Yet it is a substantially bigger economy than either of these, and World Bank projections suggest it should rise from the 17th biggest economy in the world in 2012 to the 14th in 2050. Its borders with Europe, Syria and Iran are another reason it is strategically important that a stable government and economy are in place.
The activity in Turkey came as Federal Reserve officials gathered in Washington, where they are expected to cut another $10 billion from the Fed's monthly bond buying program Wednesday.
The Fed started tapering the original $85 billion program at its December meeting. The Fed's tapering program has been seen as a drag on emerging markets, following years of extra funds flowing around global markets.
(Read more: Fed taper will remain slow and steady: CNBC survey)
Analysts said the decision by Turkey's central bank was significant since it had come across as reluctant to take action.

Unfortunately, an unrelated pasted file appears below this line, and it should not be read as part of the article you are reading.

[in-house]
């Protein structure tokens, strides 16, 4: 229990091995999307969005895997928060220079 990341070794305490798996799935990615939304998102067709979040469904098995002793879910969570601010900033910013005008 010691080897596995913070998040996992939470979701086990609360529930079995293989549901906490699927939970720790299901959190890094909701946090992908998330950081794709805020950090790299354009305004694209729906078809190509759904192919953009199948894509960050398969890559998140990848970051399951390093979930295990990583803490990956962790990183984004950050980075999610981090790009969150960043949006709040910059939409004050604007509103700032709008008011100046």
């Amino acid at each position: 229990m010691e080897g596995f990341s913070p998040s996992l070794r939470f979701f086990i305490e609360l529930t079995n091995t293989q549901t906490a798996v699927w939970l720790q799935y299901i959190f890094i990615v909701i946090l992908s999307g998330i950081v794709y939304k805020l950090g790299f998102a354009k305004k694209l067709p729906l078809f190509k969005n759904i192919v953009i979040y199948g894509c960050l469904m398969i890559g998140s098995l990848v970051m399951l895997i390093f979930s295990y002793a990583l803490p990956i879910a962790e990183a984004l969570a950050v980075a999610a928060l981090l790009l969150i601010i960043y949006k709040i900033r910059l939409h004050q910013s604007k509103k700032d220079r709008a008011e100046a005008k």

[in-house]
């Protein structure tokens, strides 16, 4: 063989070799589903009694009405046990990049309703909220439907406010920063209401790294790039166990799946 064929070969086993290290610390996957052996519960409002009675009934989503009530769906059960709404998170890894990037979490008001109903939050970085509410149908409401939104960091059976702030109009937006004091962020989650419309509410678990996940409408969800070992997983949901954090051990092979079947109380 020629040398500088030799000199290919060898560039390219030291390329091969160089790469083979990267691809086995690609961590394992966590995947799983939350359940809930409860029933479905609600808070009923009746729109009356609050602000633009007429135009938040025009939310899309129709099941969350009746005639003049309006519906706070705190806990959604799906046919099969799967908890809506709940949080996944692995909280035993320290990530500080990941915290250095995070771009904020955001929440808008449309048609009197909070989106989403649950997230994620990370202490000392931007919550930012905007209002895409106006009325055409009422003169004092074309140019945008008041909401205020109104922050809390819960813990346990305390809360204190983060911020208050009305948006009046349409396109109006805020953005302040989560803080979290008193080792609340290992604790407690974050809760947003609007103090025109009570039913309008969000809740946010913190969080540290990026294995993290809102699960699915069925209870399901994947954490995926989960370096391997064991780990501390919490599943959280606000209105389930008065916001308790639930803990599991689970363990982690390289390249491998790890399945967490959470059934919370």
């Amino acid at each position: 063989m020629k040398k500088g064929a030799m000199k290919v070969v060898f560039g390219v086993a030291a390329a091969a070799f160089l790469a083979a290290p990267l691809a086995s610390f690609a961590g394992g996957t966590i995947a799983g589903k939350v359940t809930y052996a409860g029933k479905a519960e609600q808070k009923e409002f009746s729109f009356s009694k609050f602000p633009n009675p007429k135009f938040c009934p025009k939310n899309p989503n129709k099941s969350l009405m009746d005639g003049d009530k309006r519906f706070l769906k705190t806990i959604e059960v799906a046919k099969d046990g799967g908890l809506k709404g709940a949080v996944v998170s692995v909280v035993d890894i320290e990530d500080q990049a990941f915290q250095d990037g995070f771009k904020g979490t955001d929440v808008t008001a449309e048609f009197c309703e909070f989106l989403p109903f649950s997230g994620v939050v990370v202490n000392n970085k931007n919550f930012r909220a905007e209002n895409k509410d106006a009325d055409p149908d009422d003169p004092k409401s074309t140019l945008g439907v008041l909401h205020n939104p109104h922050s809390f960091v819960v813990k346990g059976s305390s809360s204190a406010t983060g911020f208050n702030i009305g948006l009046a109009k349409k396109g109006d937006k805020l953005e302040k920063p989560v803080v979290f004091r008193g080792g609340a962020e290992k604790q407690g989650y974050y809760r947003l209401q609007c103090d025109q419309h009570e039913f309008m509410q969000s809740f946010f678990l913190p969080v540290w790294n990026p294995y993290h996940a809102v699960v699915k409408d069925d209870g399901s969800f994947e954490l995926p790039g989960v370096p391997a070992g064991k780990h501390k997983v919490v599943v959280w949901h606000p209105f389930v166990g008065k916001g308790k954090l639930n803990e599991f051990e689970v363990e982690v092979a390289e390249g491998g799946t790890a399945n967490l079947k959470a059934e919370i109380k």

"It's only fitting that Turkey's central bank, which has stubbornly refused to mount a proper interest rate defense of the lira, decided to hike rates in an extremely aggressive manner in the dark of night," said Nicholas Spiro, managing director at Spiro Sovereign Strategy in a note.
"The decision to raise all three main policy rates by between 425 and 550 basis points is the most significant shift in monetary policy in a vulnerable emerging market since the U.S. Federal Reserve let the "tapering" genie out of the bottle last May," he added.
Central banks in some emerging markets have started to take action to defend their markets. India, hit hard last year when Fed tapering fears first surfaced, on Tuesday delivered a surprise interest rate hike to fight inflation.
—Reporting by Catherine Boyle and Dhara Ranasinghe